Tyson Fury: Are a bobbling glove, slapping illegal?Hot
Some in boxing insist lineal heavyweight champion Tyson Fury, in his recent title-taking win over Deontay Wilder, let his hand slip down in the glove to where the knuckles are not protected by any padding and proceeded to slap hooks in a way where the part of the glove without padding connected.
Former Fury foe Steve Cunningham, who initially thought it was a mere conspiracy theory and a deliberate smear campaign against Fury, now believes Tyson was guilty of purposely landing shots with an area of the glove where there was little or no padding. Of course, that would have given him an advantage. The less padding, the more dangerous the punch.
Taking to social media, Cunningham demanded an explanation from Fury’s camp:
“No ones still given a logical reasonable believable explanation for a fighters glove to move like this in a fight. “It’s not a flick jab. It’s a bobbling glove. Until this is explained, I stand my ground.”
“Who throws a hook like this. Slapping a hook? – Nobody. Nobody is taught to slap a hook like that,” Cunningham stressed. “Why is Tyson Fury throwing a hook like this? – Especially at that level of boxing."
Smear campaign or not, Cunningham is correct about one thing... NO ONE is taught to punch like that as it's not only against the rules, it's a fine way to break a wrist.
“Now you see he’s landing, in the video footage and pictures, he’s landing the shot on the chin with this (exposed) part of the glove, where there’s no padding," Cunningham added.
“What does he get out of that? – He basically gets skin (from the face) on bone (from the knuckles) – to an extent. Just this thin layer of leather.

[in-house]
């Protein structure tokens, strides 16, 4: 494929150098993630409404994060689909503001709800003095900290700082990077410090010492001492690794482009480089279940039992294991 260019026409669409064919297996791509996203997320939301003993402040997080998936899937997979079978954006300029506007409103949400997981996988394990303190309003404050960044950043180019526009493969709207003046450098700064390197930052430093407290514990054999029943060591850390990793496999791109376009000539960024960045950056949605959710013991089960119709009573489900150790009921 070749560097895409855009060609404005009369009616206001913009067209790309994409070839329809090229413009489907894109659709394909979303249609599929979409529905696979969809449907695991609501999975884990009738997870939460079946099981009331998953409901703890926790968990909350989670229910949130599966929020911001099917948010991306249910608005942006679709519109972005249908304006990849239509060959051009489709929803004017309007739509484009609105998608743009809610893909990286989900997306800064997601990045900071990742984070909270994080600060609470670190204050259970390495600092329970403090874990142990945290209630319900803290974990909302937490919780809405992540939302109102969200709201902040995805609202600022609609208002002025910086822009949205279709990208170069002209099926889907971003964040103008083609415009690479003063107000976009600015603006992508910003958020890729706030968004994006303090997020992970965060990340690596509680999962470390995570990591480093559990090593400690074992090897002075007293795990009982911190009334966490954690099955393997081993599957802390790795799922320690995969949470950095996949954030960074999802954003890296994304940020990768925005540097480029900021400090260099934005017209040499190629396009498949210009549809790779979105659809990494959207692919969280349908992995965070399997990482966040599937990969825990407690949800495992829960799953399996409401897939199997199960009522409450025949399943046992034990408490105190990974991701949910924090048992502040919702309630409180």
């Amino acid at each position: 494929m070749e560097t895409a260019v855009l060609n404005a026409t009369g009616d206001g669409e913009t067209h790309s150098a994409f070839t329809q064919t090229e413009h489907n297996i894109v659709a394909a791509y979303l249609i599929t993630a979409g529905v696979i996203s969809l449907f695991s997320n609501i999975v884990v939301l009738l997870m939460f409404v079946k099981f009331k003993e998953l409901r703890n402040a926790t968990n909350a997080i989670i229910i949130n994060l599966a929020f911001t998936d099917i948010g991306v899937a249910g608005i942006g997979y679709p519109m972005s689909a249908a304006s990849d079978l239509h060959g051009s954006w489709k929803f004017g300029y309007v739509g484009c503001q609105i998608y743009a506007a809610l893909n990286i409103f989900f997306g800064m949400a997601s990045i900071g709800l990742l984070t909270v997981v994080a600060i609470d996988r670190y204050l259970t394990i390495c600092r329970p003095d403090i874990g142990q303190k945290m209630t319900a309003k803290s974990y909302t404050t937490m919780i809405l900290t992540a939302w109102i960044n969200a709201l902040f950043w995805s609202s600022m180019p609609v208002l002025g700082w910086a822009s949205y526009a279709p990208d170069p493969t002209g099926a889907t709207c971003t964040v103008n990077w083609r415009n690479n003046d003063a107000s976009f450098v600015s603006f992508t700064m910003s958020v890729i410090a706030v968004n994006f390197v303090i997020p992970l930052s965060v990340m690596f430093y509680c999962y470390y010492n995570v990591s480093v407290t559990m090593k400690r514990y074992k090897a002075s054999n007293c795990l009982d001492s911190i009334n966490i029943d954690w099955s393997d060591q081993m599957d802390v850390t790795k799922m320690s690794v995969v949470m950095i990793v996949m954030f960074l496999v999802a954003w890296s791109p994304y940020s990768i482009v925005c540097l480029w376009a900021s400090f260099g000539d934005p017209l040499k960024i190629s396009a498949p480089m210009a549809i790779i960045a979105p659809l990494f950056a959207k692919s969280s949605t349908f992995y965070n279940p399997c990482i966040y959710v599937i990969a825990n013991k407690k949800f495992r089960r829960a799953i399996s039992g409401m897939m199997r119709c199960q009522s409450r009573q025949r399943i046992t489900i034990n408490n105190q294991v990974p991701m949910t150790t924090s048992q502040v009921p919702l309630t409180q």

Athletes are always looking for an advantage and sometimes their tactics flirt with the boundaries of legalism.
For starters, is a bobbling glove even illegal? If not, maybe it should be. Should the referee check the fighters' gloves between rounds?
As for slapping, there is a rule that states: You cannot hit with an open glove, the inside of the glove, the wrist, the backhand, or the side of the hand.
But, let's not forget Joe Calzaghe threw a lot of slapping shots and finished with a record of 45-0. He would have certainly been disqualified or heavily warned if the rule against slapping was widely enforced.
Rules in boxing are enforced to varying degrees and not all are created equal.
There's clear evidence of Fury hitting with an open glove and with the inside of the glove, but the referee either failed to catch the infractions or didn't enforce the rule.
Let's go back to Amir Khan vs Lamont Peterson in December 2011.
Khan, who lost two points for excessive pushing, dropped a close points verdict to Peterson. Those deductions cost Khan the fight - and his title.
And although Khan was given ample warnings prior to the deductions, his team was incensed because referees usually don't penalize for pushing.
But, it's the referee's call. He can penalize at his discretion.
Excessive pushing, like slapping or hitting with the inside of the glove, is against the rules (regardless of the laxed enforcement).
And like pushing, slapping (and hitting with the inside of the glove) appears to be one of those rarely enforced rule breaks.
Perhaps the art of slapping needs a second look?
Maybe the rule should be enforced more, a la low blows and rabbit punches.
Fury's victory over Wilder certainly can't be contested because the referee didn't issue as much as a warning for slapping. However, now is a good time for boxing's 'powers that be' to ensure rules against such tactics are enforced.... or legalize the action.